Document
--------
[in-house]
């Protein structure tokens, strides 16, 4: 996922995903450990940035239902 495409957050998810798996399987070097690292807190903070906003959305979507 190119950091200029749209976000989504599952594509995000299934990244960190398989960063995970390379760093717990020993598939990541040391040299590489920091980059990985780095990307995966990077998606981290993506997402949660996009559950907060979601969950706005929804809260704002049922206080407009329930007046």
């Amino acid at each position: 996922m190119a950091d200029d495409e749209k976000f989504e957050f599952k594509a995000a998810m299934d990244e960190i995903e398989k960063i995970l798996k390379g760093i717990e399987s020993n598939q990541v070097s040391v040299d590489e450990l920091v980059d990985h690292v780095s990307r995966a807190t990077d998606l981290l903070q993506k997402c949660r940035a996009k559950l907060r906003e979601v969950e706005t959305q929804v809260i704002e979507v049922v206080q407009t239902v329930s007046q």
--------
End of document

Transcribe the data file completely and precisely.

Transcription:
[in-house]
């Protein structure tokens, strides 16, 4: 996922995903450990940035239902 495409957050998810798996399987070097690292807190903070906003959305979507 190119950091200029749209976000989504599952594509995000299934990244960190398989960063995970390379760093717990020993598939990541040391040299590489920091980059990985780095990307995966990077998606981290993506997402949660996009559950907060979601969950706005929804809260704002049922206080407009329930007046």
């Amino acid at each position: 996922m190119a950091d200029d495409e749209k976000f989504e957050f599952k594509a995000a998810m299934d990244e960190i995903e398989k960063i995970l798996k390379g760093i717990e399987s020993n598939q990541v070097s040391v040299d590489e450990l920091v980059d990985h690292v780095s990307r995966a807190t990077d998606l981290l903070q993506k997402c949660r940035a996009k559950l907060r906003e979601v969950e706005t959305q929804v809260i704002e979507v049922v206080q407009t239902v329930s007046q």